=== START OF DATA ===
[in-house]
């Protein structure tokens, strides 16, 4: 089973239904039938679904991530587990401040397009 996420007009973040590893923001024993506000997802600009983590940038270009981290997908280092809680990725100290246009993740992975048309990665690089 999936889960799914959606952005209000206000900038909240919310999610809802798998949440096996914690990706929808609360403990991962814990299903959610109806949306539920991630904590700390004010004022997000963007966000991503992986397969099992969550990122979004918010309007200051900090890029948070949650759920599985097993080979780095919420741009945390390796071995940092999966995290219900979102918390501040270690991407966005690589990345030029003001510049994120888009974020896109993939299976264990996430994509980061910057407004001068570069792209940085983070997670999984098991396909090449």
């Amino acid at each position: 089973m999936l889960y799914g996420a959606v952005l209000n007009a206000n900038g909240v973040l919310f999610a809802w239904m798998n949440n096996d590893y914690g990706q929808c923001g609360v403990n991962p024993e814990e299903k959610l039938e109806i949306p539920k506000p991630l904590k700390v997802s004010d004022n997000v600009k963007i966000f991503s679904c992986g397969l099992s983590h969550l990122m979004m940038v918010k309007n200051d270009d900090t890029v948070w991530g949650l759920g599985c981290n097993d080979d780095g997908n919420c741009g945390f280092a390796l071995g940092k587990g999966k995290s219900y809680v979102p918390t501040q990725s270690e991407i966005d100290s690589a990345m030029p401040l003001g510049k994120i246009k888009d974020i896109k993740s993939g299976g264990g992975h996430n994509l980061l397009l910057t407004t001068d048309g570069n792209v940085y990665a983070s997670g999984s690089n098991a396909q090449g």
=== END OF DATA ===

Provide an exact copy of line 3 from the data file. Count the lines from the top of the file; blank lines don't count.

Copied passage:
């Amino acid at each position: 089973m999936l889960y799914g996420a959606v952005l209000n007009a206000n900038g909240v973040l919310f999610a809802w239904m798998n949440n096996d590893y914690g990706q929808c923001g609360v403990n991962p024993e814990e299903k959610l039938e109806i949306p539920k506000p991630l904590k700390v997802s004010d004022n997000v600009k963007i966000f991503s679904c992986g397969l099992s983590h969550l990122m979004m940038v918010k309007n200051d270009d900090t890029v948070w991530g949650l759920g599985c981290n097993d080979d780095g997908n919420c741009g945390f280092a390796l071995g940092k587990g999966k995290s219900y809680v979102p918390t501040q990725s270690e991407i966005d100290s690589a990345m030029p401040l003001g510049k994120i246009k888009d974020i896109k993740s993939g299976g264990g992975h996430n994509l980061l397009l910057t407004t001068d048309g570069n792209v940085y990665a983070s997670g999984s690089n098991a396909q090449g």